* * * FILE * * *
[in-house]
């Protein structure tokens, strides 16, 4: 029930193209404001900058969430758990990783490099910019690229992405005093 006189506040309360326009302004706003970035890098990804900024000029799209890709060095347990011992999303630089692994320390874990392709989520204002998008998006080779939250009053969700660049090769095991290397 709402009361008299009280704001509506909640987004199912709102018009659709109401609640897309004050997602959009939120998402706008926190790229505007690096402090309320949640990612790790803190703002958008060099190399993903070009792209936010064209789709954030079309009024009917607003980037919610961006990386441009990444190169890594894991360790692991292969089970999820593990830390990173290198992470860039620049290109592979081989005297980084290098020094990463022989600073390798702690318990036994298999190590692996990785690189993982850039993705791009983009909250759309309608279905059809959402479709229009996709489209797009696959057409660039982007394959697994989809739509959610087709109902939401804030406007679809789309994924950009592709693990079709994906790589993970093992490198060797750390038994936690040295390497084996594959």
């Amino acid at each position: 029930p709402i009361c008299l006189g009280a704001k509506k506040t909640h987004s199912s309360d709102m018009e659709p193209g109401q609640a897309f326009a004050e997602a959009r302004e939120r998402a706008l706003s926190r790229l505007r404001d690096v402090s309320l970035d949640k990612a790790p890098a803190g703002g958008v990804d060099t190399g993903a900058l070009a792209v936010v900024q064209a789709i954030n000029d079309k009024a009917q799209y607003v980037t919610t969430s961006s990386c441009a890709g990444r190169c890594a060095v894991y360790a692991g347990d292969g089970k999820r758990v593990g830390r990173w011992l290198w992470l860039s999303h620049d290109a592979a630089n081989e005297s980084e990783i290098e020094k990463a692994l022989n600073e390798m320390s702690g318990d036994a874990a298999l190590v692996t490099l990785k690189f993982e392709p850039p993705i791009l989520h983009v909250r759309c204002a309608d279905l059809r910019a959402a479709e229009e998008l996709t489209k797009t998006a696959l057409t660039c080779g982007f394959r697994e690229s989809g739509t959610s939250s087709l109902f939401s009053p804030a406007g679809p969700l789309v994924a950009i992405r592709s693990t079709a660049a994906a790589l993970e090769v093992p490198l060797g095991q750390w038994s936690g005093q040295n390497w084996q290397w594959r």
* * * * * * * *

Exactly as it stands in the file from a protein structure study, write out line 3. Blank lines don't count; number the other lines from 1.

């Amino acid at each position: 029930p709402i009361c008299l006189g009280a704001k509506k506040t909640h987004s199912s309360d709102m018009e659709p193209g109401q609640a897309f326009a004050e997602a959009r302004e939120r998402a706008l706003s926190r790229l505007r404001d690096v402090s309320l970035d949640k990612a790790p890098a803190g703002g958008v990804d060099t190399g993903a900058l070009a792209v936010v900024q064209a789709i954030n000029d079309k009024a009917q799209y607003v980037t919610t969430s961006s990386c441009a890709g990444r190169c890594a060095v894991y360790a692991g347990d292969g089970k999820r758990v593990g830390r990173w011992l290198w992470l860039s999303h620049d290109a592979a630089n081989e005297s980084e990783i290098e020094k990463a692994l022989n600073e390798m320390s702690g318990d036994a874990a298999l190590v692996t490099l990785k690189f993982e392709p850039p993705i791009l989520h983009v909250r759309c204002a309608d279905l059809r910019a959402a479709e229009e998008l996709t489209k797009t998006a696959l057409t660039c080779g982007f394959r697994e690229s989809g739509t959610s939250s087709l109902f939401s009053p804030a406007g679809p969700l789309v994924a950009i992405r592709s693990t079709a660049a994906a790589l993970e090769v093992p490198l060797g095991q750390w038994s936690g005093q040295n390497w084996q290397w594959r």